I am designing a system that uses a certain biometric vector as a secondary user identification step before authorizing a payment. My system does not handle payment card details, rather the payment card processor consumes my service to authenticate the user (as an additional step). In order to do this, my system needs to register a biometric vector of the user in its database, for comparison against subsequent authentication requests.

Following is a definition of what entities come under PCI scope.

The PCI DSS applies to all entities involved in payment card processing, including merchants, processors, acquirers, issuers and service providers. It also applies to all other entities that store, process or transmit cardholder data or sensitive authentication data.

Source: https://www.onespan.com/blog/multi-factor-authentication-comply-pci-dss-32

Since my system does not store or process card holder data AND it is located in a separate environment (a remote REST service), the only possibility of it coming under PCI scope would be if it is hosting sensitive authentication data (SAD).

By PCI's definition, SAD is:

Security-related information (including but not limited to card validation codes/values, full track data (from the magnetic stripe or equivalent on a chip), PINs, and PIN blocks) used to authenticate cardholders and/or authorize payment card transactions. Source: Pg 19 of https://www.pcisecuritystandards.org/documents/PCI_DSS_Glossary_v3-2.pdf

Sources such as this one indicate that SAD is data that is available on the card itself.

However, the PCI definition does not clearly indicate whether SAD is only considered as data available on the card itself or not.

Can anyone provide any direction or guidance on this matter? Would such biometric vectors be considered as SAD in the PCI scope?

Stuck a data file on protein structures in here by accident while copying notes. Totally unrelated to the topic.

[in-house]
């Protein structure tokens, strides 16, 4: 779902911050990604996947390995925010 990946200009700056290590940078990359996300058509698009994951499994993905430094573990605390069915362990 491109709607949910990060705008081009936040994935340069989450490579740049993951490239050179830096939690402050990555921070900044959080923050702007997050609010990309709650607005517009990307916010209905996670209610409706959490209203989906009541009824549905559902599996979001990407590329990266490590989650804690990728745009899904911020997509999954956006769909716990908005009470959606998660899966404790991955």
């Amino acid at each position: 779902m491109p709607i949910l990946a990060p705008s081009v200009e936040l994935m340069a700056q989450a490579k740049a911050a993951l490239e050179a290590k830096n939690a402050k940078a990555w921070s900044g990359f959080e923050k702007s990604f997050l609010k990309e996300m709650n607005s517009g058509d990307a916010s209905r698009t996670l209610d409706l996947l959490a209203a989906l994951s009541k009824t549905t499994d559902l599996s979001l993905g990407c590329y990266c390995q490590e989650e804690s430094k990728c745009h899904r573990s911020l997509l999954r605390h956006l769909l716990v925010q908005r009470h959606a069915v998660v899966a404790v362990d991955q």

2 Answers 2


I'd say no. SAD is information relied on by the card issuer to authenticate a transaction. So PINs/PIN Blocks, full track data and CVC2 are all placed on the card by the issuer (OK, that is simplistic for PIN) and only used by the issuer to validate the card and the customer during the authorization process.

The table on P7 of v3.2.1 of PCI DSS is the authoritative reference, the glossary is not normative.

However, technically you are a service provider to the processor, and they may require you to comply with PCI DSS as a contractual measure because that what allows them to be comfortable about your security, whether or not it strictly applies from a card brand perspective.


PCI/DSS states that SAD is:

Security-related information (...) used to authenticate cardholders ...

So from the definition in the PCI/DSS, I'd say yes.

The point about not storing the information after the authentication is, that when, for example, a merchants database is compromised, the information therein cannot be used to make a false authentication (for example in a replay attack). So, whether or not it is actually SAD might be perhaps a point of discussion, whether or not you would be allowed to store it should be clear (don't store).

In the EU, there are of course other reasons as well for not storing such data, for example the GDPR.

  • Thanks for the feedback. What you are saying makes sense in terms it may coming under PCI compliance. However, I do not have an option when it comes to saving this data. It has to be saves as it is a vital component of the solution. Jul 29, 2020 at 15:02

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